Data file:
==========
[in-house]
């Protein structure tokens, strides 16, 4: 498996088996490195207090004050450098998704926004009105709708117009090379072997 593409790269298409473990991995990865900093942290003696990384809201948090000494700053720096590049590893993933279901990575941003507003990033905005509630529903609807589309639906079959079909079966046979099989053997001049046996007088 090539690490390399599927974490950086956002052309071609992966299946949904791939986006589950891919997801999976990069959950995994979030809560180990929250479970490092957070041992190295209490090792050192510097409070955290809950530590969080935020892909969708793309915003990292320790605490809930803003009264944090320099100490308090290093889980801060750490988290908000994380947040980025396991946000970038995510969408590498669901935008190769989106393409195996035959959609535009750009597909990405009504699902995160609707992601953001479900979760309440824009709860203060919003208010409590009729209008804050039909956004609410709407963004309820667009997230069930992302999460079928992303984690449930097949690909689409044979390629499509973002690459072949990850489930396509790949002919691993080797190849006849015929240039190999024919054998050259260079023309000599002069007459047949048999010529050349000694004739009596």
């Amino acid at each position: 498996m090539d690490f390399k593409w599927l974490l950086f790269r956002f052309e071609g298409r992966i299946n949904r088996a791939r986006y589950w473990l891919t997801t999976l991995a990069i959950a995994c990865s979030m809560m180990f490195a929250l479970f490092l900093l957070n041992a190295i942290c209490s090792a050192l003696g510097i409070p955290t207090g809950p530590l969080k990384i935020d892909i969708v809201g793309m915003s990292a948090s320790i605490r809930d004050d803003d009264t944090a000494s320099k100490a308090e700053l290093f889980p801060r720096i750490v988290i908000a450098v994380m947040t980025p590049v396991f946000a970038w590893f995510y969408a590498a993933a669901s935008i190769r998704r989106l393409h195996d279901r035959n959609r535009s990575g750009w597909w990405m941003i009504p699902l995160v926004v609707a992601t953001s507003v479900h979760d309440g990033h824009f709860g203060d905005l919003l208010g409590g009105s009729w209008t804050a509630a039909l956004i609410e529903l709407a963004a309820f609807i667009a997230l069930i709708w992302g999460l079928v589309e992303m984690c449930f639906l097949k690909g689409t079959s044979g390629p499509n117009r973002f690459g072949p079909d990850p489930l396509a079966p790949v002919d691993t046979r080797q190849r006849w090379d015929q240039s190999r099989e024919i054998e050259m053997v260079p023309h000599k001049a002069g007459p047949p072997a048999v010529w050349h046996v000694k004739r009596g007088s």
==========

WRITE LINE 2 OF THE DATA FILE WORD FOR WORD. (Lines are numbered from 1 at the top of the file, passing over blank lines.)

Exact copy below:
């Protein structure tokens, strides 16, 4: 498996088996490195207090004050450098998704926004009105709708117009090379072997 593409790269298409473990991995990865900093942290003696990384809201948090000494700053720096590049590893993933279901990575941003507003990033905005509630529903609807589309639906079959079909079966046979099989053997001049046996007088 090539690490390399599927974490950086956002052309071609992966299946949904791939986006589950891919997801999976990069959950995994979030809560180990929250479970490092957070041992190295209490090792050192510097409070955290809950530590969080935020892909969708793309915003990292320790605490809930803003009264944090320099100490308090290093889980801060750490988290908000994380947040980025396991946000970038995510969408590498669901935008190769989106393409195996035959959609535009750009597909990405009504699902995160609707992601953001479900979760309440824009709860203060919003208010409590009729209008804050039909956004609410709407963004309820667009997230069930992302999460079928992303984690449930097949690909689409044979390629499509973002690459072949990850489930396509790949002919691993080797190849006849015929240039190999024919054998050259260079023309000599002069007459047949048999010529050349000694004739009596």